Presentation on theme: "Mill’s “Of the Liberty of Thought and Discussion”"— Presentation transcript:
1Mill’s “Of the Liberty of Thought and Discussion” HMXP 102Dr. Fike
2Vocabulary utilitarianism acquiescence dissentients (those who dissent but also those who are not sentient?)torpidsuperaddtemperateinterdictcalumnyvituperation
3NoteThe next slide contains some items that reflect Mill’s statements not in your excerpt. Have a go at them anyway. Based on what you do know about Mill from your reading, can you infer his positions? Note: ALL of them are relevant to your human experience.
4Unofficial Pop QuizAnswer True of False to following statements (3 minutes):The free expression of opinion must always be allowed. Those who do anything because it is the custom make no choice at all. Whatever is not a duty is a sin. Man needs no capacity but that of surrendering himself to the will of God. Whatever crushes individuality is despotismOnly the cultivation of individuality can produce well-developed human beings. Collective mediocrity rules America. Calvinism patronizes (i.e., serves as a sponsor for) pinched, hidebound people. Calvinist self-denial is better than pagan self-assertion. Eccentricity is admirable and essential. Women will never be the equals of men. There are definite moral and rational differences between men and women. You are more like a Dutch canal than a Niagara Falls.
6Main Points According to JSM, why is liberty of expression important? See the summary on page 36, col. 1. What four points is he making?
7Passage To Read and Discuss: From page 34, column 2 to page 35, column 1 What is the relationship between dogma, creed, doctrine, heresy (35, col. 2), and truth? Here is another way to ask the question: What is the evolution of an idea?How do these categories relate to the liberty of thought and expression? Does one hinder the other? What are "dissentients"? What is the connection to passive reception of ideas?What metaphors do you find here?According to Mill, what should be the role of "personal experience" (mentioned again on page 36, col. 1, end of the long par.)?
8Group ActivityWhat kind of dogmas ARE there? Religious? Political? Cultural? Racial? List as many areas as you can. (3-4 minutes)Pick one area and generate as many dogmas/creeds/doctrines as you can. (5 minutes)Pick one dogma and identify the possible positions that one might take on it. (5 minutes)If you run out of things to say, repeat this narrowing exercise for another area.Make a presentation to the class based on your group's discoveries.(If you wish, you can write a paper on a dogma relevant to your own life.)
9Personal ApplicationHave you "inherited" or "adopted" your dogmas? Accordingly, are they "dead dogma[s]" (see page 34, right column)? Or do you believe that a dogma can be inherited but still full of life (a "living truth")? (You get the metaphorical nature of Mill's language here, right?) How can we be confident that we are embracing the Truth and not just another dogma (small “t” truth)?
10ConnectionsCan you make any connections to Plato's cave dwellers? Are dogmas what Plato would call "bonds"? Can a dogma be good as well as bad? Do dogmas function in the same way as Lakoff's metaphors in regard to reality--namely, keeping us from apprehending the truth directly? If you had to draw circles to show the relationship between dogma and truth, what would your circles look like?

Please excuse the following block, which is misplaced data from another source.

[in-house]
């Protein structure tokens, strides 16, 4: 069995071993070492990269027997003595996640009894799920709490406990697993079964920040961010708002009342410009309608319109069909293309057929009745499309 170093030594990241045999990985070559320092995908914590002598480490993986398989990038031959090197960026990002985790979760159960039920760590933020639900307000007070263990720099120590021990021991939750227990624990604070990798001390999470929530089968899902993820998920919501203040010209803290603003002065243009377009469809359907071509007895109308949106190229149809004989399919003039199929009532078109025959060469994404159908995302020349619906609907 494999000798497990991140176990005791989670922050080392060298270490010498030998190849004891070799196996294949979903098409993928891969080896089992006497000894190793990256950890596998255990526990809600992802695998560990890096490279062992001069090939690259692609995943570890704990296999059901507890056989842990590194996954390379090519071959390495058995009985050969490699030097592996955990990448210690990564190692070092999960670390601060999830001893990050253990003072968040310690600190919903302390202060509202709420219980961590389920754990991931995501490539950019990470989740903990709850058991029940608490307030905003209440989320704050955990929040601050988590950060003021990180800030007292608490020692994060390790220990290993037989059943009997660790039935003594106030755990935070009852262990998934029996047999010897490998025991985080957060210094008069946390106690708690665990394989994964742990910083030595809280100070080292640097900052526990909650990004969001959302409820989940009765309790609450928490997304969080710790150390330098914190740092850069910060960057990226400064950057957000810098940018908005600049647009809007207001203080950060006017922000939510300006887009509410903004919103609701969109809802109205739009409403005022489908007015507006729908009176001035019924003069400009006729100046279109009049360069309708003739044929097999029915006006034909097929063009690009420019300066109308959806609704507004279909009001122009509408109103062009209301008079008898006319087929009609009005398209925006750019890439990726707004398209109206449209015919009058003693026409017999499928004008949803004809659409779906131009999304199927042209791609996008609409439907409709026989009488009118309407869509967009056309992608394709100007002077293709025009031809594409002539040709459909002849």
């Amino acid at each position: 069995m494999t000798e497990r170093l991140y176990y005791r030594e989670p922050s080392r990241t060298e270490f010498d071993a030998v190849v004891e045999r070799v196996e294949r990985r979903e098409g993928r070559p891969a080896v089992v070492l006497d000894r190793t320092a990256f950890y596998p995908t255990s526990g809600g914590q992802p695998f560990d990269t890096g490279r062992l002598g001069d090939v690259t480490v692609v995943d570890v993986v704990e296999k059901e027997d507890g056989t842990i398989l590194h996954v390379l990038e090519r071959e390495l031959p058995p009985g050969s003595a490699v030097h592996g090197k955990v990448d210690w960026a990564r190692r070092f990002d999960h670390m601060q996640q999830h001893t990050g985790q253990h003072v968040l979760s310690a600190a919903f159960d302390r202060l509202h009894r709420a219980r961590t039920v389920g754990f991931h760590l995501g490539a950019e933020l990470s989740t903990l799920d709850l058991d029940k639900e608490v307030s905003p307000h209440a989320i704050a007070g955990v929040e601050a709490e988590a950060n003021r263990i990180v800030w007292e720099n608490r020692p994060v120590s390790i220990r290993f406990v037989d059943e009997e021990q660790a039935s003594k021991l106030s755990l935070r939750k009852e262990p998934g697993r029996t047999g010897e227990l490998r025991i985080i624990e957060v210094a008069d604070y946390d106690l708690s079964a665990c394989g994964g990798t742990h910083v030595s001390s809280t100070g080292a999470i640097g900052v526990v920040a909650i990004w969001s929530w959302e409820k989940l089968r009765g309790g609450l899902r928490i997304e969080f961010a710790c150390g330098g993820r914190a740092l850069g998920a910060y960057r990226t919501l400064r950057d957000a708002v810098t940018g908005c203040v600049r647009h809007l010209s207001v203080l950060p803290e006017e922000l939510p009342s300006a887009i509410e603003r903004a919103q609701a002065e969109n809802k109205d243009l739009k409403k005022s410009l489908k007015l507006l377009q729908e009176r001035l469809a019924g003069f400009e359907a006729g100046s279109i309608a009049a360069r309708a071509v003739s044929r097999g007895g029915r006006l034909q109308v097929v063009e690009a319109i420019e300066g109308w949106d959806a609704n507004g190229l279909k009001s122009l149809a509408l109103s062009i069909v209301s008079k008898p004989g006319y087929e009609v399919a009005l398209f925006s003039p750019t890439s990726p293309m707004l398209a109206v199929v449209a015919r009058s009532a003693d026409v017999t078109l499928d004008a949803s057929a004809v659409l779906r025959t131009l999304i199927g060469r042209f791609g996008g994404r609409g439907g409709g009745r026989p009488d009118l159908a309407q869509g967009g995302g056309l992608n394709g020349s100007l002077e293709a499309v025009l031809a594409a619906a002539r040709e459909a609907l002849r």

11CensorshipIs censorship ever appropriate? What is Mill's opinion on this issue? See especially page 33 and his discussion of "temperate" debate on page 36. What would Mill make of Ward Churchill? Using Mill's principles (summarized on page 36), how would you analyze Churchill's remarks? Consider also Mill's statements about "intemperate" remarks.
12Passage from On Liberty Not in Your Book “No one pretends that actions should be as free as opinions. On the contrary, even opinions lose their immunity when the circumstances in which they are expressed are such as to constitute their expression a positive instigation to some mischievous act. … The liberty of the individual must be thus far limited; he must not make himself a nuisance to other people.”
13FallaciesWhat argumentative strategies does Mill oppose on page 36? What fallacies does he identify? Have a look at our fallacies handout.
14Fill in the BlanksWhat does Mill suggest about human nature? Answering this question will require close reading. Here are some hints: We tend to receive opinions_______. We succumb to _______________________ (two words). We think in ____________ terms. Human nature is _____________.
15AnswersWe tend to receive opinions “passively” (35, left). We succumb to belief perseverence. We think in binary terms. Human nature is fallible.
16Truth What position does Mill take on truth? Hints: It is a ____________ process. It is NOT an ____________; it is a ____________. And "____________ experience" (35, left) is an important element in active learning.
17AnswersIt is a dynamic and dialogical process. It is NOT an artifact (something static); it is a construct. And “personal experience" is an important element in active learning.
18Your SELFHow do you understand yourself differently or better as a result of reading and discussing Mill’s text?END